In theory and on paper it all looked great—as many things do—but what we found in practice is that our teachers didn’t have the right background. We didn’t have enough professional development to equip them to use the devices as effectively as intended. Essentially, we just gave kids devices that they were able to take home to access the Internet.
We didn’t create the capacity at the high school to turn around instruction. Where we did a good job was in coming up with the idea of what we wanted it to look like. Once we had that vision, we knew we truly did not have the capacity to carry it out. Our eyes were bigger than our proverbial stomach.
We realized we needed help. We wanted to maintain our goal of achieving this certificate because it really creates those ladders. It gives people something that they can work to. We knew we wanted to keep that. So we went looking for help and everyone we went to had a prescribed method for how they were going to provide this training before they even knew who we were.
We had a hard time finding someone who would partner with us that could see our vision of certification and who would really personalize professional development for us. We didn’t want an off-the-shelf solution. And so somewhere along the line, my Professional Development Coordinator ran into BetterLesson. What resonates with our teachers is the support they offer. It is a kind of independent support so teachers can really choose how they engage in this process.
Funding this type of initiative can be challenging, because it doesn’t fit neatly into a specific line of the budget. We’ve found success by embracing this ambiguity and matching funding to multiple elements of the district’s larger strategic plan. The funding is linked to HR development, student achievement and technology. We know that technology is an important part of what we do every day and our students need competence skills in that. But in order for them to do that, they need teachers who are able to utilize that and learn and grow within that technology. By placing this initiative at the crux of our vision, its value is undisputed.
We’ve put a couple of other metrics into place that help support funding for choice in professional learning. We give a division engagement survey that gets to how people could be more engaged, happier, and satisfied in their work. One of the key indicators that continues to come out of those surveys is the idea of professional development and it being personalized and having choice.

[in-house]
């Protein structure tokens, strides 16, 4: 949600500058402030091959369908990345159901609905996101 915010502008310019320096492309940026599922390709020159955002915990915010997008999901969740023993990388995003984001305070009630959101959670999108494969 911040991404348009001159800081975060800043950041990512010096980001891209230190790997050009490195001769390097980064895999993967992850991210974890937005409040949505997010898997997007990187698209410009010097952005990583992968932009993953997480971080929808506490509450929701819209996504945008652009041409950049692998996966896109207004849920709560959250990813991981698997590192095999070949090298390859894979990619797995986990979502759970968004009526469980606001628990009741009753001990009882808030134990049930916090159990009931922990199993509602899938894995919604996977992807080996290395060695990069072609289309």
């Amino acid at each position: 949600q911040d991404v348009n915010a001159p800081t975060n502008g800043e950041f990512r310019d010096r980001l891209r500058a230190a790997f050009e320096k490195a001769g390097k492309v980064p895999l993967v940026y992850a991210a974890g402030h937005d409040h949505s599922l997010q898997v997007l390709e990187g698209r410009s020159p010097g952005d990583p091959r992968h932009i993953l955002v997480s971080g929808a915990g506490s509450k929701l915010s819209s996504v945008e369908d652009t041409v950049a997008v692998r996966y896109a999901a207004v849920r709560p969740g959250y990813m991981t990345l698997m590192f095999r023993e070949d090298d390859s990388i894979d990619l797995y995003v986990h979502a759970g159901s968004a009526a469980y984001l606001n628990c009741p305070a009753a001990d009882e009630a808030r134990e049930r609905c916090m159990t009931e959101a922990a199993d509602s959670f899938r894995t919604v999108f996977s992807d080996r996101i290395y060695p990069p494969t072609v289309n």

Retaining teachers through PD
Maintaining high quality teachers over a long period of time is really important to us. Once we invest in them and we train them, we want to be able to keep them. It’s important to have metrics that say on a large scale that you know your teachers really want this and this is how you might retain them. We live in an environment that is highly competitive. You can go ten miles down the road and be in a whole different school system and potentially have a higher salary, so this investment in the human capital side of thing helps us in more than just instruction.
Delivering professional development hasn’t changed much. Administrators say, “Here’s the professional development, here’s why you have to do it, here’s where you have to do it, here’s how you have to do it and here’s how I want to see it measured later on.” It is very prescriptive. Where I think teachers have been really positive about our work with our solution provider’s one-on-one coaching model is their feeling that it is improving their practice and at a great pace with ideas that they want to improve.
We are control freaks in education and we want to make sure it all goes the right way. So giving teachers a choice is huge. Just like our students, we have teachers that come from so many different walks of life. When they have this opportunity to have a choice, they are positive about it and I see them articulating that back in the classroom with their students.
Link to full interview: SoundCloud recording
Melissa Saunders, Ed.D., is the Executive Director of Student Achievement for the Manassas, Virginia Schools. She obtained her masters at Carnegie Mellon and her Ed.D. from the University of Pennsylvania. She is known for her driving commitment to excellence and her quest for quality educational opportunities for young people.